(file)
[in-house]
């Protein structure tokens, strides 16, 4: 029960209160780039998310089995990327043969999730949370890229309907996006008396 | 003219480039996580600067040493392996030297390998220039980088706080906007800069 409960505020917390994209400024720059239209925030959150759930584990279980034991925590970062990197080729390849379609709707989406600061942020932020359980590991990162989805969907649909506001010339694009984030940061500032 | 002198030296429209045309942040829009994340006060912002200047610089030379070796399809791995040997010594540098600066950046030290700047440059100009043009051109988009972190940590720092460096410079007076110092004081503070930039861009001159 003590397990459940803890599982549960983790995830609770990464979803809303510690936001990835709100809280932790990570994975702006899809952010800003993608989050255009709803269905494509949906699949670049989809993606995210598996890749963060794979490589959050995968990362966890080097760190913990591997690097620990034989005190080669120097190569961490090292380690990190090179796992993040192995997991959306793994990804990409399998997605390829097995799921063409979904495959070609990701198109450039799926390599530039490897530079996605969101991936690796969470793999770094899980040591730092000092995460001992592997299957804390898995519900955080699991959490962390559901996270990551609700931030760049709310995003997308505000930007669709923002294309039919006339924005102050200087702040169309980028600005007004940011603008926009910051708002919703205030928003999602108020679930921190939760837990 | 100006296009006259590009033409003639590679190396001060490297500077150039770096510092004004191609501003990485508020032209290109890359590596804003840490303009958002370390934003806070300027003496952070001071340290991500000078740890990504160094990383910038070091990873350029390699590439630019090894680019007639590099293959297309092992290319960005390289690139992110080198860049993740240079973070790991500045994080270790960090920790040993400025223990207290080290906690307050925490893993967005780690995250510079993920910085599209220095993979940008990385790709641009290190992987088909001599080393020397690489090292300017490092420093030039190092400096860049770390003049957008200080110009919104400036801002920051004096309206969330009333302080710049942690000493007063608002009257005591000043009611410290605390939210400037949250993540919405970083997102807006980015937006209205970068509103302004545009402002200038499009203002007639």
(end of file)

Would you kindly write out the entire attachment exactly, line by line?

[in-house]
């Protein structure tokens, strides 16, 4: 029960209160780039998310089995990327043969999730949370890229309907996006008396 | 003219480039996580600067040493392996030297390998220039980088706080906007800069 409960505020917390994209400024720059239209925030959150759930584990279980034991925590970062990197080729390849379609709707989406600061942020932020359980590991990162989805969907649909506001010339694009984030940061500032 | 002198030296429209045309942040829009994340006060912002200047610089030379070796399809791995040997010594540098600066950046030290700047440059100009043009051109988009972190940590720092460096410079007076110092004081503070930039861009001159 003590397990459940803890599982549960983790995830609770990464979803809303510690936001990835709100809280932790990570994975702006899809952010800003993608989050255009709803269905494509949906699949670049989809993606995210598996890749963060794979490589959050995968990362966890080097760190913990591997690097620990034989005190080669120097190569961490090292380690990190090179796992993040192995997991959306793994990804990409399998997605390829097995799921063409979904495959070609990701198109450039799926390599530039490897530079996605969101991936690796969470793999770094899980040591730092000092995460001992592997299957804390898995519900955080699991959490962390559901996270990551609700931030760049709310995003997308505000930007669709923002294309039919006339924005102050200087702040169309980028600005007004940011603008926009910051708002919703205030928003999602108020679930921190939760837990 | 100006296009006259590009033409003639590679190396001060490297500077150039770096510092004004191609501003990485508020032209290109890359590596804003840490303009958002370390934003806070300027003496952070001071340290991500000078740890990504160094990383910038070091990873350029390699590439630019090894680019007639590099293959297309092992290319960005390289690139992110080198860049993740240079973070790991500045994080270790960090920790040993400025223990207290080290906690307050925490893993967005780690995250510079993920910085599209220095993979940008990385790709641009290190992987088909001599080393020397690489090292300017490092420093030039190092400096860049770390003049957008200080110009919104400036801002920051004096309206969330009333302080710049942690000493007063608002009257005591000043009611410290605390939210400037949250993540919405970083997102807006980015937006209205970068509103302004545009402002200038499009203002007639």